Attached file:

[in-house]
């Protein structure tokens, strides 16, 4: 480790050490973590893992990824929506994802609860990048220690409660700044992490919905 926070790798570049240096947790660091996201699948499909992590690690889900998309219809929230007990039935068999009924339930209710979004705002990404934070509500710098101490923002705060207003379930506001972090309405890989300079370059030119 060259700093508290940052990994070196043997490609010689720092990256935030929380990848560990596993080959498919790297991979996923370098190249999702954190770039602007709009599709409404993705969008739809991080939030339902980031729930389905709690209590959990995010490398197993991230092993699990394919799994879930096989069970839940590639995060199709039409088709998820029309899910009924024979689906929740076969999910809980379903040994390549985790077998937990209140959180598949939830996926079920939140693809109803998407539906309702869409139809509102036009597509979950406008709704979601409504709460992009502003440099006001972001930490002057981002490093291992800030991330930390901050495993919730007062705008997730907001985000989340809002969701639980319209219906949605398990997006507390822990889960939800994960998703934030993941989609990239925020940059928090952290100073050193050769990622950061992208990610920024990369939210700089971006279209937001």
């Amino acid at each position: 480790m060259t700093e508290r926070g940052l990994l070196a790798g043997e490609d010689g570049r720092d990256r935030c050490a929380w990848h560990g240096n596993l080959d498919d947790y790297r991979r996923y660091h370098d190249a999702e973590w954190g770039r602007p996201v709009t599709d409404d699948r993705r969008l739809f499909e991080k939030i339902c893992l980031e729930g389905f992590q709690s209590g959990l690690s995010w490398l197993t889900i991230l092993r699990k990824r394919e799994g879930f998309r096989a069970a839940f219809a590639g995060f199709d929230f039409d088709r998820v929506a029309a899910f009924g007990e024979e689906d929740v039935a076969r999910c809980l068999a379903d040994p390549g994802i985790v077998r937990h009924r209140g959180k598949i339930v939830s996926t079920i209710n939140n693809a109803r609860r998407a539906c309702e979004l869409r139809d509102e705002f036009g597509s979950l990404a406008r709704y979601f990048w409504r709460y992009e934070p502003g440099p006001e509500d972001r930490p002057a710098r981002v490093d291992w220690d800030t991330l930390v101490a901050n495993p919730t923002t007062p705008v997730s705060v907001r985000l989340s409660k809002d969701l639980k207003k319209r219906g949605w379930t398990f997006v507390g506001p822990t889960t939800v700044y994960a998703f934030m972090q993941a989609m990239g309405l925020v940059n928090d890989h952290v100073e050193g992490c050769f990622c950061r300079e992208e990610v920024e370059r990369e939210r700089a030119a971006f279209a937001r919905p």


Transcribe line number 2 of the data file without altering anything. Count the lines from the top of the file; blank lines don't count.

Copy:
């Protein structure tokens, strides 16, 4: 480790050490973590893992990824929506994802609860990048220690409660700044992490919905 926070790798570049240096947790660091996201699948499909992590690690889900998309219809929230007990039935068999009924339930209710979004705002990404934070509500710098101490923002705060207003379930506001972090309405890989300079370059030119 060259700093508290940052990994070196043997490609010689720092990256935030929380990848560990596993080959498919790297991979996923370098190249999702954190770039602007709009599709409404993705969008739809991080939030339902980031729930389905709690209590959990995010490398197993991230092993699990394919799994879930096989069970839940590639995060199709039409088709998820029309899910009924024979689906929740076969999910809980379903040994390549985790077998937990209140959180598949939830996926079920939140693809109803998407539906309702869409139809509102036009597509979950406008709704979601409504709460992009502003440099006001972001930490002057981002490093291992800030991330930390901050495993919730007062705008997730907001985000989340809002969701639980319209219906949605398990997006507390822990889960939800994960998703934030993941989609990239925020940059928090952290100073050193050769990622950061992208990610920024990369939210700089971006279209937001």